Administrative Professionals Day (and Administrative Professionals Week) offers everyone within an organization a moment to acknowledge, appreciate, and celebrate the administrators they work alongside.
Why Administrative Roles are So Essential
In any organization, no matter how large or small it is, every job has its purpose. What makes administrative roles different from many others is that it is rare to find a company that doesn’t have at least one administrative professional on its payroll. Administrators are essential in keeping a business running.
Since there are so many different administrative jobs, a wide range of skills is necessary for each role. As a whole, though, some of the critical skills most successful administrators have in common include organization, effective communication (both verbal and written), planning and or scheduling, basic technology, problem-solving, flexibility, resourcefulness, professionalism, and interpersonal skills. Each of these skills plays a part in day-to-day business management, and while people across different careers may possess some of these skills, most successful administrators have them all.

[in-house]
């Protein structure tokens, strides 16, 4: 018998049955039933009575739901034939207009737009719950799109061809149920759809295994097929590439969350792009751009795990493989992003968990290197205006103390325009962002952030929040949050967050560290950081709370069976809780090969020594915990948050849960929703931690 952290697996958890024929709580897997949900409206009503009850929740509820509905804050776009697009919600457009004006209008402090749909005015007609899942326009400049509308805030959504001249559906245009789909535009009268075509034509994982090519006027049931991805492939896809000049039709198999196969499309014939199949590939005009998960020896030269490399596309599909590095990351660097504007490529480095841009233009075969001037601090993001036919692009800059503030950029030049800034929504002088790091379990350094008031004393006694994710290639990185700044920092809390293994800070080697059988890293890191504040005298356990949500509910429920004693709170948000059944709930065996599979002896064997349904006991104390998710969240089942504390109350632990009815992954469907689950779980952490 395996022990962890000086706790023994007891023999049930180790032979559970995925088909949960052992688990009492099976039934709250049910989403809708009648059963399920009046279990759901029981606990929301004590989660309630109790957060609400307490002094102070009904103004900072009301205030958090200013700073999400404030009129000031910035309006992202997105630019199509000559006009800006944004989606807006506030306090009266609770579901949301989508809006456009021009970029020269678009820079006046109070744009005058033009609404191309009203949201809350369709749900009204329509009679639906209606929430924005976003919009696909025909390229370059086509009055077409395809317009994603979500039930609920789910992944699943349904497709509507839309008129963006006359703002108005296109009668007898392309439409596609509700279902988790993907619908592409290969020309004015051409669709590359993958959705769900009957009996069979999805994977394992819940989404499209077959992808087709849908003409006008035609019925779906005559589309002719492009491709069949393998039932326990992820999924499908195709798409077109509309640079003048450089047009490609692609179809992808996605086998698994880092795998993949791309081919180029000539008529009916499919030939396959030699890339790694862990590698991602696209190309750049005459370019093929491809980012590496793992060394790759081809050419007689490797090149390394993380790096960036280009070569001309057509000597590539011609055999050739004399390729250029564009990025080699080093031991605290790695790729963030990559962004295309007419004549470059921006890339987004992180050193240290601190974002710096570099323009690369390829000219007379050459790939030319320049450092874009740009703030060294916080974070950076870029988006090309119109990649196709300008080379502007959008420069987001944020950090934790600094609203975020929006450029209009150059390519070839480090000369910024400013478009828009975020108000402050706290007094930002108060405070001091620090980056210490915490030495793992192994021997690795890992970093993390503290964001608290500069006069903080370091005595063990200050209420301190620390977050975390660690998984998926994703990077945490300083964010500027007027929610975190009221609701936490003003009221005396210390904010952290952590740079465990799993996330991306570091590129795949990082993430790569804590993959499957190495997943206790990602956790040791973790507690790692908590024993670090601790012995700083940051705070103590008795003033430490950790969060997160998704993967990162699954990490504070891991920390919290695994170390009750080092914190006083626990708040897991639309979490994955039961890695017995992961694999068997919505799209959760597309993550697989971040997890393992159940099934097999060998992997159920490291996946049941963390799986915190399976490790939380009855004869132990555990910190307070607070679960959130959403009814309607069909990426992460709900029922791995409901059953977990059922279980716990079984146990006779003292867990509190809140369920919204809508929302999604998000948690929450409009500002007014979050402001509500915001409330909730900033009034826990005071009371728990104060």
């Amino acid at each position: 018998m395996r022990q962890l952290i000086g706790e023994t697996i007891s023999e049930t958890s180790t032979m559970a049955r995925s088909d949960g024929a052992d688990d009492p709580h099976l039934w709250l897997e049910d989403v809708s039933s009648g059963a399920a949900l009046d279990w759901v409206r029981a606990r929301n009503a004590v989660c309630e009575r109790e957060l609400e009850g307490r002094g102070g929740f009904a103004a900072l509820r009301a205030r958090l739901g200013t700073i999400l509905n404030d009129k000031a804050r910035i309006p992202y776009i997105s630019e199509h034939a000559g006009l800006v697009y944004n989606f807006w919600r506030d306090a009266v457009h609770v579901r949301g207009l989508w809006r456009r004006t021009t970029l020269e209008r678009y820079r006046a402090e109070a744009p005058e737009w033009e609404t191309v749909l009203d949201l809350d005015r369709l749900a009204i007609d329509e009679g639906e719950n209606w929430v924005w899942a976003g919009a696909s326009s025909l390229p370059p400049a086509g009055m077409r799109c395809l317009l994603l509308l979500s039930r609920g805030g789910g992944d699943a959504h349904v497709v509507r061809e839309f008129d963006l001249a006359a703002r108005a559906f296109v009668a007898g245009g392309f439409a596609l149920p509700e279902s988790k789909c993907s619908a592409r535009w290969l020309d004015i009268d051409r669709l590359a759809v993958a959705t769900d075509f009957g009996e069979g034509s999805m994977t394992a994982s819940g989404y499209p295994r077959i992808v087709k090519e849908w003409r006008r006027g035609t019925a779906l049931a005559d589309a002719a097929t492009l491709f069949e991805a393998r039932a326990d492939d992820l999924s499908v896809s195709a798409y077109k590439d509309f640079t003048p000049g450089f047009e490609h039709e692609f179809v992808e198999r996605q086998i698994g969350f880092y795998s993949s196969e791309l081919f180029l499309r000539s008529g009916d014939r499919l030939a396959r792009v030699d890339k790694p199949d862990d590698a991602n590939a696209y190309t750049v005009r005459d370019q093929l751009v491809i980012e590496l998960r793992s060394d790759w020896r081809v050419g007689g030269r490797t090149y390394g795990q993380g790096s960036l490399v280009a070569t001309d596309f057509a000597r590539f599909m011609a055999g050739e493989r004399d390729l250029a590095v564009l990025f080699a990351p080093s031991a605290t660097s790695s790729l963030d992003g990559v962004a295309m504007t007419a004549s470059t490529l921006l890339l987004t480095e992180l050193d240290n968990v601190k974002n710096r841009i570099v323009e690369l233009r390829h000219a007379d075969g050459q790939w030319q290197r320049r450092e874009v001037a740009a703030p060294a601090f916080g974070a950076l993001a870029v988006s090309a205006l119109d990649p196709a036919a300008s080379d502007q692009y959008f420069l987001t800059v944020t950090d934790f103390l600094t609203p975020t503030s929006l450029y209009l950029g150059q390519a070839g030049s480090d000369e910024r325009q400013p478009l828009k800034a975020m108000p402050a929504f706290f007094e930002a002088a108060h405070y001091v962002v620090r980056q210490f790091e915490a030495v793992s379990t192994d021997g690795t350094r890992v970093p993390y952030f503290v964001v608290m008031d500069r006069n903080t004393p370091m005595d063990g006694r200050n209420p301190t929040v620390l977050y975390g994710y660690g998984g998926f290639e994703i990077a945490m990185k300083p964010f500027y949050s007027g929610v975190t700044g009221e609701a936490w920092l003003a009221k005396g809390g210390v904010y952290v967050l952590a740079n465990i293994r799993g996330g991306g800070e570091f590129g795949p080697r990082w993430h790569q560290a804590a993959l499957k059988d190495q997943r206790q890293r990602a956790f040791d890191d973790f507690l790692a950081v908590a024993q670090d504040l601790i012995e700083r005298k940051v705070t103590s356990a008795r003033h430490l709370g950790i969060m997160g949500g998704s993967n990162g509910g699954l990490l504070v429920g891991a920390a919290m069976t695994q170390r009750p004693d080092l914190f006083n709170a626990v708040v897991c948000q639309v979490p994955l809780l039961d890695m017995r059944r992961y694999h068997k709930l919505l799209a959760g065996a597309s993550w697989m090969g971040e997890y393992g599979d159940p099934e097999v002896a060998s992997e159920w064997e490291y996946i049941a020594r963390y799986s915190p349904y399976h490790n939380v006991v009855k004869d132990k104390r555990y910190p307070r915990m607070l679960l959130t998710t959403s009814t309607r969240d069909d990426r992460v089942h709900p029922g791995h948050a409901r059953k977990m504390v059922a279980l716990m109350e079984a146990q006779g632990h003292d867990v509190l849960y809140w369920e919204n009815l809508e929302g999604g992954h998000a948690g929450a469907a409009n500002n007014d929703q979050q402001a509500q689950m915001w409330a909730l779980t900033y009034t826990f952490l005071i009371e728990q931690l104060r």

Typical administrative roles and their impact on a business
While secretaries bring a lot to an organization, administrator roles stretch far beyond that title, and each one plays its part in an organization’s success. Here are some standard job titles that fall under administrative professionals and how important they are to running a successful company.
Receptionist: A person in this role is responsible for front office management, including greeting and assisting customers, scheduling/confirming/rescheduling appointments, maintaining client files and records, and answering and forwarding calls, just to name a few. Often, a receptionist keeps a company on schedule and organized, and while this role is essential across a range of industries, it’s vital to the success of any service business.